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ICC under fire over latest al-Bashir ruling

Publish date: 13 May 2019
Issue Number: 823
Diary: IBA Legalbrief Africa
Category: General

Jordan will not be referred to the UN Security Council for its failure to arrest Sudanese war crimes suspect Omar al-Bashir when he visited Amman in 2017, the International Criminal Court (ICC) confirmed last week. Legalbrief reports that the ruling is a reversal of an earlier decision and has once again opened the court to a barrage of criticism. In a split ruling, the five-judge panel confirmed that Jordan should have arrested the fugitive, but its failure to do so was not grounds for referral because it had attempted to consult the court about the matter. Al Jazeera reports that presiding Judge Chile Eboe-Osuji said the court ‘finds merit in Jordan's arguments and considers that the Pre-Trial Chamber abused its discretion’. Jordan is a member of the Rome Statute, which underpins the tribunal – established in 2002 to try the world's worst atrocities – and as such has agreed to comply with the court's orders.

Full Al Jazeera report

Writing for Just Security ahead of the announcement, analyst Ben Batros said that while the ruling may not provide new insight into the immunity of heads of state for international crimes, it would likely be the most important decision on the relationship between the ICC and the UN Security Council, giving an insight into how the court understands the nature of the jurisdiction it exercises when it operates under a Security Council referral. He notes that the Appeals Chamber’s ruling is likely to impact the way in which the Security Council approaches referrals in the future, especially involving non-state parties. ‘Sudan is not a party to the ICC Statute, so the court’s involvement arises from the UN Security Council’s referral of the situation in Darfur to the ICC 14 years ago. al-Bashir, who is in custody after being toppled in Sudan last month, has travelled to a number of ICC States Parties – including Djibouti, Uganda, Chad, Tanzania, Malawi, the DRC and SA – without being arrested. In a number of these cases, the Pre-Trial Chamber issued decisions that al-Bashir was not entitled to immunity and that the state in question had violated its obligation to cooperate with the court.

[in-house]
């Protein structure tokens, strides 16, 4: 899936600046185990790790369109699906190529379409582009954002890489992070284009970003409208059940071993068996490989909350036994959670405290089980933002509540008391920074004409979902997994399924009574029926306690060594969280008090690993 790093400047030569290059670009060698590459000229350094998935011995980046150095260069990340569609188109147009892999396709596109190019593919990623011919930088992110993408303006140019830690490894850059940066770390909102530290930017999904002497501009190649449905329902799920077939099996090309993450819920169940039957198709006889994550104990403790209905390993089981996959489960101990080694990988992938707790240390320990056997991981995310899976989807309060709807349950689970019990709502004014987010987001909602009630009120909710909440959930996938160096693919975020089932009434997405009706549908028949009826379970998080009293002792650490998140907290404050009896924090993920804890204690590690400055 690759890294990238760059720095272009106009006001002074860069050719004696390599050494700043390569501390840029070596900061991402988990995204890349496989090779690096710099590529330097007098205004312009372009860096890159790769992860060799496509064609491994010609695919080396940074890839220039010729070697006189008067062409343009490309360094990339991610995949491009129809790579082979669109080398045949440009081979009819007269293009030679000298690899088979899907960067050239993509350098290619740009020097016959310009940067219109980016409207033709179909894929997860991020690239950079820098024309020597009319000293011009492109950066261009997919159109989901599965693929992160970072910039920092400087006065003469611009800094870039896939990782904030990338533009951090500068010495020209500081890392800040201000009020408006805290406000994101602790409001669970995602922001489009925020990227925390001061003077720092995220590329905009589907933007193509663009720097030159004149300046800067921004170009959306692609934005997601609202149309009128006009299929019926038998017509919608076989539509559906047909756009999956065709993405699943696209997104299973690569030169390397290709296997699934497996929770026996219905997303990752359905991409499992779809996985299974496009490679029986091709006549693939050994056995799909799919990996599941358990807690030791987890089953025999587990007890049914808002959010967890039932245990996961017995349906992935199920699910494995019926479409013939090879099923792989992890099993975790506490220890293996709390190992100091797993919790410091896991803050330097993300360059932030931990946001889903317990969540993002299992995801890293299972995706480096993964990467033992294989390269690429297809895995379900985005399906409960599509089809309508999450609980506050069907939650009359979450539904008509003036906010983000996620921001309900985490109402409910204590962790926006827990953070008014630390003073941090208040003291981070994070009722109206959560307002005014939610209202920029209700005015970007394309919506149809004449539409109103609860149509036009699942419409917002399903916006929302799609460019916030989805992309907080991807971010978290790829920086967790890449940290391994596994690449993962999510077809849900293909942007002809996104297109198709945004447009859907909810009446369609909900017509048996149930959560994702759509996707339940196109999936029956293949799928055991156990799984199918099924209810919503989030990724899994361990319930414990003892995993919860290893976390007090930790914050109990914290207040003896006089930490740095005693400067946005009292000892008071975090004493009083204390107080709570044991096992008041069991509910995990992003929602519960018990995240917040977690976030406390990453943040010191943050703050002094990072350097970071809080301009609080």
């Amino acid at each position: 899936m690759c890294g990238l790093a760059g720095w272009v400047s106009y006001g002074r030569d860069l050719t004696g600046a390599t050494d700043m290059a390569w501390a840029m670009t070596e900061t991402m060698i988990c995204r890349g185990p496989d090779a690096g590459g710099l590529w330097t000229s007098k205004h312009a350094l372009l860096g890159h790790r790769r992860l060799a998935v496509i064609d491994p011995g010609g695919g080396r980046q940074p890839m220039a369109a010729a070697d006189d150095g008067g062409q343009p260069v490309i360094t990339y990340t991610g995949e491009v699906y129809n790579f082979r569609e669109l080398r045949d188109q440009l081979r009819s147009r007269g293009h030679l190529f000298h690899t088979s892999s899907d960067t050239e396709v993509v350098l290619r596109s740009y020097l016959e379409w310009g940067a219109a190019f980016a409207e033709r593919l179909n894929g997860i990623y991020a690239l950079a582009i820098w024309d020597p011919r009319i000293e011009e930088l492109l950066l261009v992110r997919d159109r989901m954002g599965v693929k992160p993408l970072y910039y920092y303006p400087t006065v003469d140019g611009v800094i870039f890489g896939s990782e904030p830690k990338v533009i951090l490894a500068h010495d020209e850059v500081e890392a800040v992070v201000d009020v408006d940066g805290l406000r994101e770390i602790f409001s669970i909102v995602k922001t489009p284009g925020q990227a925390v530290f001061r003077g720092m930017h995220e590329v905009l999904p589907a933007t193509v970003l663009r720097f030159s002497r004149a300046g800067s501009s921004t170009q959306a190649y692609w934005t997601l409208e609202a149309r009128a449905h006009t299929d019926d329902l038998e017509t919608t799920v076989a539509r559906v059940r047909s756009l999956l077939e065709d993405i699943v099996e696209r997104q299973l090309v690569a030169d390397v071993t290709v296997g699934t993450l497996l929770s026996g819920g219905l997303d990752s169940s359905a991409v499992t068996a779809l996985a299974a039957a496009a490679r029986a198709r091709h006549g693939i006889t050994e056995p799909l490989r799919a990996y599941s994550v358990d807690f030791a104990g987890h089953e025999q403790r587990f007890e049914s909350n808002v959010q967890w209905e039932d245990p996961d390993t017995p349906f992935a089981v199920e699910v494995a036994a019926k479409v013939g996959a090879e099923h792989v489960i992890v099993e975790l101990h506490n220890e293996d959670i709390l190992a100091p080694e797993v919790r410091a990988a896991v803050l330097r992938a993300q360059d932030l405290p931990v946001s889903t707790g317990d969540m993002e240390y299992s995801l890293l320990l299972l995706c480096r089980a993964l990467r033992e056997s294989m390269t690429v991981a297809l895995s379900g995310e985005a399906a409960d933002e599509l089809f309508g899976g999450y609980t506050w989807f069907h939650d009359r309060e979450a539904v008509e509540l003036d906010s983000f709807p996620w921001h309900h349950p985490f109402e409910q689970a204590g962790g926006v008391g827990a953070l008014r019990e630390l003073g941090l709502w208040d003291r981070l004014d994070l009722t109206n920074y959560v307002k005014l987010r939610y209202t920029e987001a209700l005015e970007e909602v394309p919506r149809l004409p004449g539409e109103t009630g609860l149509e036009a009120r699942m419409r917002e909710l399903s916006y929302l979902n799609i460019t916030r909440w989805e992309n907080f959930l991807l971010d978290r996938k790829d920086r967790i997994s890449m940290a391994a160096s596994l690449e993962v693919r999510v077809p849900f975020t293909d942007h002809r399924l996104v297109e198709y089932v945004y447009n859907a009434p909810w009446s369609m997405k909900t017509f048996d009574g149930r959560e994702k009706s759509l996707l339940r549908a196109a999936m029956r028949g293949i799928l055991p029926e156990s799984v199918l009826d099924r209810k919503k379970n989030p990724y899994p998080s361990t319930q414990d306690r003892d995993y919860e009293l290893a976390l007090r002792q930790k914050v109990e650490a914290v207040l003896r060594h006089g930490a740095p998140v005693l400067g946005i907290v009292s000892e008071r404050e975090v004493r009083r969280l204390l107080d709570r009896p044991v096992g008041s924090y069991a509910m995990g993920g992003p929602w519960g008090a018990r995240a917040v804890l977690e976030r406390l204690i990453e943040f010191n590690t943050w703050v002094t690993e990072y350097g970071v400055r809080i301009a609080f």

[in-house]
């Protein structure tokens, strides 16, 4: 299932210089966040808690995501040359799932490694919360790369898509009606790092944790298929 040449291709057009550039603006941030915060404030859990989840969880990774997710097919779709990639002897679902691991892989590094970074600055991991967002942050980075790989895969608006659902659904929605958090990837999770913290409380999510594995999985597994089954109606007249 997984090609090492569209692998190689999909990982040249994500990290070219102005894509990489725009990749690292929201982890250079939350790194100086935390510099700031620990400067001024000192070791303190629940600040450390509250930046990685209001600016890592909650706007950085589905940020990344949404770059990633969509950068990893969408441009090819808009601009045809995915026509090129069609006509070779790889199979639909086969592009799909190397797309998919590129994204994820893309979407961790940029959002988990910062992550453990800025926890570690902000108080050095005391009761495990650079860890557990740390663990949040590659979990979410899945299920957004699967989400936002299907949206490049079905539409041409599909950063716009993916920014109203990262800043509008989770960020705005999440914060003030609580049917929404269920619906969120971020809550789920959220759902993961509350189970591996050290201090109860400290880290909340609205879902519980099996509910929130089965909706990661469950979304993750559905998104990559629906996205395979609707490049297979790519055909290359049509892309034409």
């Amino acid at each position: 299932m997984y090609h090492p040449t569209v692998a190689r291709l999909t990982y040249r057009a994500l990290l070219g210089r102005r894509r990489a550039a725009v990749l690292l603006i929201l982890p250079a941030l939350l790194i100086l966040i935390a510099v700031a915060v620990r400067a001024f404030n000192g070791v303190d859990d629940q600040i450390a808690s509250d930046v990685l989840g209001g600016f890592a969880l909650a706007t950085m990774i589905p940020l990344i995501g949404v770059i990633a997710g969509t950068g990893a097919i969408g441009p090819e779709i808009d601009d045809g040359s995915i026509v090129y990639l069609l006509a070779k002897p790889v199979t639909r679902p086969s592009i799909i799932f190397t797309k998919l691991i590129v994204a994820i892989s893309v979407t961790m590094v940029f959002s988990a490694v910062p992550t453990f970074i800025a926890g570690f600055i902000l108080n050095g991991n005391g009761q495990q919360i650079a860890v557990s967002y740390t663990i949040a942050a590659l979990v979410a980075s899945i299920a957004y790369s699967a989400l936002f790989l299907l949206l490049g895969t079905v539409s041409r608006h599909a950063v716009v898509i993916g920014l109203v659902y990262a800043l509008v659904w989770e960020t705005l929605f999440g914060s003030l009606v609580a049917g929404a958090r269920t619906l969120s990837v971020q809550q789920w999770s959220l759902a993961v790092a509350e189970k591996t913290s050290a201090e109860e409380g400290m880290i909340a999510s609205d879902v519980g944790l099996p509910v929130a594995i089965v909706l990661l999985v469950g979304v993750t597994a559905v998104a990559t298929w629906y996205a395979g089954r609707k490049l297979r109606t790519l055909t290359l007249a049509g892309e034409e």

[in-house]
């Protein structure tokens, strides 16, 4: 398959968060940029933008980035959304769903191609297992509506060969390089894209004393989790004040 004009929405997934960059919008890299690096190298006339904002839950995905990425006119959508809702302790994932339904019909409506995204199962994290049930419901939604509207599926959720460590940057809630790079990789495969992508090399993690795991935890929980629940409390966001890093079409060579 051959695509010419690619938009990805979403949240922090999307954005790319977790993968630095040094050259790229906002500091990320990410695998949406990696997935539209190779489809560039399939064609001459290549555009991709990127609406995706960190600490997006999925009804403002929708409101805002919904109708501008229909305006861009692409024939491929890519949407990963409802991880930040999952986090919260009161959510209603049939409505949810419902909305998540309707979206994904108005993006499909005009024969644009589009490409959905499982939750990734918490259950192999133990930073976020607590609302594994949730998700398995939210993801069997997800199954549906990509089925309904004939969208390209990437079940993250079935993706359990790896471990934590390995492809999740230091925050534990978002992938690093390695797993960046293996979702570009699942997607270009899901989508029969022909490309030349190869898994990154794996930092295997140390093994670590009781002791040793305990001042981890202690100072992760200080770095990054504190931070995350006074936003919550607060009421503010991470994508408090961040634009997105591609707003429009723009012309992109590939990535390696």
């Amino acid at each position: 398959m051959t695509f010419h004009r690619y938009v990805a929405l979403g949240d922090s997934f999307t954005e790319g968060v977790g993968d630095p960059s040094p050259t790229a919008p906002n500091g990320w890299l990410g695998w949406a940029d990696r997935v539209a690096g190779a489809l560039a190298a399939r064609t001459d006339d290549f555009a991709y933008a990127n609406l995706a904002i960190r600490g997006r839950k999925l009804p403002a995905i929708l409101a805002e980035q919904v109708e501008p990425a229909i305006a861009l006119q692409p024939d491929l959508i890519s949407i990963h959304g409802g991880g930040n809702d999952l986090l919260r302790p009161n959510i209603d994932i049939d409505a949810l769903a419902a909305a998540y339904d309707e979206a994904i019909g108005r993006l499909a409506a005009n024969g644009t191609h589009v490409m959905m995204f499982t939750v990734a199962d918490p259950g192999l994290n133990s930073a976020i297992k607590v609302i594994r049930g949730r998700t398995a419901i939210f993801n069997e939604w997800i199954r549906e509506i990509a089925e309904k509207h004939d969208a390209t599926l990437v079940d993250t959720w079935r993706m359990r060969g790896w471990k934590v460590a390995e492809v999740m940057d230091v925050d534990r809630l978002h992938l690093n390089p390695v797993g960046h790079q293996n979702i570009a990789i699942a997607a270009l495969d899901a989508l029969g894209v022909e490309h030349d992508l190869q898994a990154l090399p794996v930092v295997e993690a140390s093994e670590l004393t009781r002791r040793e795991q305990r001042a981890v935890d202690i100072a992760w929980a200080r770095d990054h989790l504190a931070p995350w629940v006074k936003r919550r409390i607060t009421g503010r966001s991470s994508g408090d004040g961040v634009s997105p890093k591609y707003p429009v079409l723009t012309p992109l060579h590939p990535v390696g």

Full analysis on the Just Security site

The ICC’s ruling has sparked fresh concerns over the court's ability to tame the world's powerful political actors and rogue regimes. The ICC Appeals Chamber's decision was the latest in a series that has raised concerns that the court may be caving in to pressure from powerful state actors who have waged prolonged smear campaigns against it or questioned its mandate to tackle international crimes. In an analysis in the East African site, Fred Oluoch notes that Kenya and SA top the list of state actors that have vigorously mobilised against the ICC, accusing it of unfairly targeting Africa with racial undertones. ‘The court's decision to acquit Laurent Gbagbo of Ivory Coast and Jean-Pierre Bemba of the DRC who were before it for crimes against humanity, and its withdrawal of charges against President (Uhuru) Kenyatta and (William) Ruto in the face of a recalcitrant Kenyan Government have all left the mark of a court whose resolve has been shaken and is now focused on delivering politically correct judgments.’ Oluoch says a further complicating factor is that the US does not recognise the ICC and has recently launched its own campaign, including denying the court's officials visas to enter the US.

Full analysis on the East African site

In other developments, the ICC has kicked off a campaign in support of the UN’s Sustainable Development Goal 16: Peace, Justice and Strong Institutions, with a call to unite humanity against crime. The campaign, called ‘Humanity against crimes’, explores the crimes under the court’s jurisdiction, how the ICC promotes access to justice, and how we can work together to protect people from suffering and help prevent mass crimes. It also includes specific calls to action for both individuals and states to unite in these common goals. ‘The purpose of the ICC is to help prevent war-related violence, and prevent it through the rule of law, and to provide access to justice where it otherwise could not be attained. The ICC needs the support of everyone in its mission,’ said ICC President Judge Chile Eboe-Osuji in a report on the Front Page Africa site.

Full Frontpage Africa report